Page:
Published by the American Geological Institute
and Trends in the Geosciences
Welcome to the May issue, my first issue as editor-in-chief of Geotimes. When asked to help lead the magazine, I accepted without hesitation and with great excitement. An effective Geotimes can have a powerful impact on our earth sciences, our careers and our contributions to life on our favorite place in the universe. Having worked in the geoscience community for some 35 years, I feel blessed to have a chance to share in such an opportunity.
My acceptance of the editor-in-chief position stems from a series of discussions with AGI staff on how to harness the potential of Geotimes. I see the magazine’s purpose as threefold: to support the careers of its readers, to advance the missions of the 35 geoscience societies that compose the AGI federation and to provide earth scientists with information that helps them support and promote the earth sciences.
What makes an effective Geotimes? I believe that most of us won’t make time to read yet one more magazine unless it offers some combination of useful, interesting and fun content. We have too many other options for our dwindling free time. In the case of Geotimes, useful probably describes content that has an instant impact in our careers and professions; interesting would be material that captures our minds; and fun is that moment of relief and abandon from life’s demands. The April 2000 issue’s interview with Margaret Leinen, for example, should be useful to a scientist considering submitting an NSF grant. Just about any reader should find this month’s reminiscence of the May 1980 eruption of Mount St. Helens interesting. And the “Where on Earth?” feature is just plain fun. As we launch this effort to make Geotimes more valuable to earth scientists, we will keep these three characteristics — useful, interesting and fun — out front as our principal navigational aids.
In the last few months, the magazine has experienced major changes. It has a new design and has color on every page. Geotimes staff have added new sections, including “Where on Earth?,” For Students and, with this issue, the Resources Page — a response to letters received from readers lamenting the loss of the Energy in Brief section that used to appear every month in News Notes. This new page will offer the same information we provided with Energy in Brief, plus news about natural resources. And with the April issue, Geotimes dramatically increased its subscription discounts.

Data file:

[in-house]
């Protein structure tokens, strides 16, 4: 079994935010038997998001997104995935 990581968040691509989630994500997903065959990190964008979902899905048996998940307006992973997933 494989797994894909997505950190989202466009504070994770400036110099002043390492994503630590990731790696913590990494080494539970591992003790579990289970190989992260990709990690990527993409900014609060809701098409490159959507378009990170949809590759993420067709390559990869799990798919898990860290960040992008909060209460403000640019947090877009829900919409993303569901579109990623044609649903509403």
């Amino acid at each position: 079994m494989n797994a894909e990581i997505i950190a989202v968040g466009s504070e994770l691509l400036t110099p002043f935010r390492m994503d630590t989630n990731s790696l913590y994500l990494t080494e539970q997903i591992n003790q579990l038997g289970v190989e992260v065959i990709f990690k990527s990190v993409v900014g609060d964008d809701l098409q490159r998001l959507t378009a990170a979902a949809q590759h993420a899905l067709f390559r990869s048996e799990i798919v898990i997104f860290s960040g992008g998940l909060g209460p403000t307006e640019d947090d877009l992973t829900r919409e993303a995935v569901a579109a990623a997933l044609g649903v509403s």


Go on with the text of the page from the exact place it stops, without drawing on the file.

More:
So how will we continue to build an effective Geotimes? As our success will be measured by earth scientists like you, we will start with you. Most material that appears in the magazine in the future will come from a network of earth scientists scattered throughout the various geoscience disciplines. These contacts within the disciplines will work with corresponding editors to maintain the flow of news into Geotimes.
As editor-in-chief, I will lead a group of corresponding editors while the staff — led by David Applegate, recently appointed permanent editor, and by Managing Editor Kristina Bartlett — will deftly shape each month’s issue.
Attracting as readers the majority of earth scientists from the dizzying array of disciplines, subject areas, specialties and fields of employment is a formidable challenge. It will not be easy and will require great care in the screening and preparation of content. Once we have the right content, we will present it in a way that helps you navigate to the material that is useful, interesting and fun for you.
I invite you to come aboard as these changes continue to work their way into the magazine, just as full color, increased subscription discounts, a new layout and new content have in recent months. Once aboard you have earned a vote, and we want to hear your thoughts on how useful, interesting and fun you find the magazine.
Believe your compass.
Samuel S. Adams